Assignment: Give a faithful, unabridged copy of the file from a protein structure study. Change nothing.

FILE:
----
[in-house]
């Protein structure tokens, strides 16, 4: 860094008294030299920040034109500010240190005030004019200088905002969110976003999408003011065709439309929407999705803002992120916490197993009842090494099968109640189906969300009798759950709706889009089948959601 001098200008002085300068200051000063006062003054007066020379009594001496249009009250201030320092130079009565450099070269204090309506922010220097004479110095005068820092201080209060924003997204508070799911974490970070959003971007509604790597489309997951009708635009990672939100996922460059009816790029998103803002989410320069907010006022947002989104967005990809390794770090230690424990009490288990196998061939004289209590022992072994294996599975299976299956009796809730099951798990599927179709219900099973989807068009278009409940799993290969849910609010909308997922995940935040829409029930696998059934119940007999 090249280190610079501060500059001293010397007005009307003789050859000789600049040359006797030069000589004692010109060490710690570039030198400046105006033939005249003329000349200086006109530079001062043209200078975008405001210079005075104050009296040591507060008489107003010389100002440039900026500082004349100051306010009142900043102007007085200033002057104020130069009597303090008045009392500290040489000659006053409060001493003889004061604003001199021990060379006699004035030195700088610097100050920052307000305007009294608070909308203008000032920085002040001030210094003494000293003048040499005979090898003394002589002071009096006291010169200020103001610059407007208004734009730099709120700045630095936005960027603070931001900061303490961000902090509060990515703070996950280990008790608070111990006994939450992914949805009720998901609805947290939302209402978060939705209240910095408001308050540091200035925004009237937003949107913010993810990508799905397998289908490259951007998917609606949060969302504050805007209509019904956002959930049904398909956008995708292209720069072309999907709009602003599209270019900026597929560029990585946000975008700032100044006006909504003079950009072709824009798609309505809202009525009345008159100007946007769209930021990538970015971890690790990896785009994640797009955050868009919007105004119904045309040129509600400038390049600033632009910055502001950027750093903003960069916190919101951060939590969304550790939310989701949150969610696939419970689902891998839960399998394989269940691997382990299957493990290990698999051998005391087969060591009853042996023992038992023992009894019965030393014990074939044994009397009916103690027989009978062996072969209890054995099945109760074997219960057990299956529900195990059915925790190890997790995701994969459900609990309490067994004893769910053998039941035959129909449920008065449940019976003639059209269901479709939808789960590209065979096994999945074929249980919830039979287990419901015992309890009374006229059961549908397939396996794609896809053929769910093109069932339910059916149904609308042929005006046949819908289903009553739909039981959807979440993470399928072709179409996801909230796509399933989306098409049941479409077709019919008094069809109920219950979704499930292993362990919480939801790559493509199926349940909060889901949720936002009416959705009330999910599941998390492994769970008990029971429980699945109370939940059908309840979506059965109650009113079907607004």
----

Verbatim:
[in-house]
């Protein structure tokens, strides 16, 4: 860094008294030299920040034109500010240190005030004019200088905002969110976003999408003011065709439309929407999705803002992120916490197993009842090494099968109640189906969300009798759950709706889009089948959601 001098200008002085300068200051000063006062003054007066020379009594001496249009009250201030320092130079009565450099070269204090309506922010220097004479110095005068820092201080209060924003997204508070799911974490970070959003971007509604790597489309997951009708635009990672939100996922460059009816790029998103803002989410320069907010006022947002989104967005990809390794770090230690424990009490288990196998061939004289209590022992072994294996599975299976299956009796809730099951798990599927179709219900099973989807068009278009409940799993290969849910609010909308997922995940935040829409029930696998059934119940007999 090249280190610079501060500059001293010397007005009307003789050859000789600049040359006797030069000589004692010109060490710690570039030198400046105006033939005249003329000349200086006109530079001062043209200078975008405001210079005075104050009296040591507060008489107003010389100002440039900026500082004349100051306010009142900043102007007085200033002057104020130069009597303090008045009392500290040489000659006053409060001493003889004061604003001199021990060379006699004035030195700088610097100050920052307000305007009294608070909308203008000032920085002040001030210094003494000293003048040499005979090898003394002589002071009096006291010169200020103001610059407007208004734009730099709120700045630095936005960027603070931001900061303490961000902090509060990515703070996950280990008790608070111990006994939450992914949805009720998901609805947290939302209402978060939705209240910095408001308050540091200035925004009237937003949107913010993810990508799905397998289908490259951007998917609606949060969302504050805007209509019904956002959930049904398909956008995708292209720069072309999907709009602003599209270019900026597929560029990585946000975008700032100044006006909504003079950009072709824009798609309505809202009525009345008159100007946007769209930021990538970015971890690790990896785009994640797009955050868009919007105004119904045309040129509600400038390049600033632009910055502001950027750093903003960069916190919101951060939590969304550790939310989701949150969610696939419970689902891998839960399998394989269940691997382990299957493990290990698999051998005391087969060591009853042996023992038992023992009894019965030393014990074939044994009397009916103690027989009978062996072969209890054995099945109760074997219960057990299956529900195990059915925790190890997790995701994969459900609990309490067994004893769910053998039941035959129909449920008065449940019976003639059209269901479709939808789960590209065979096994999945074929249980919830039979287990419901015992309890009374006229059961549908397939396996794609896809053929769910093109069932339910059916149904609308042929005006046949819908289903009553739909039981959807979440993470399928072709179409996801909230796509399933989306098409049941479409077709019919008094069809109920219950979704499930292993362990919480939801790559493509199926349940909060889901949720936002009416959705009330999910599941998390492994769970008990029971429980699945109370939940059908309840979506059965109650009113079907607004």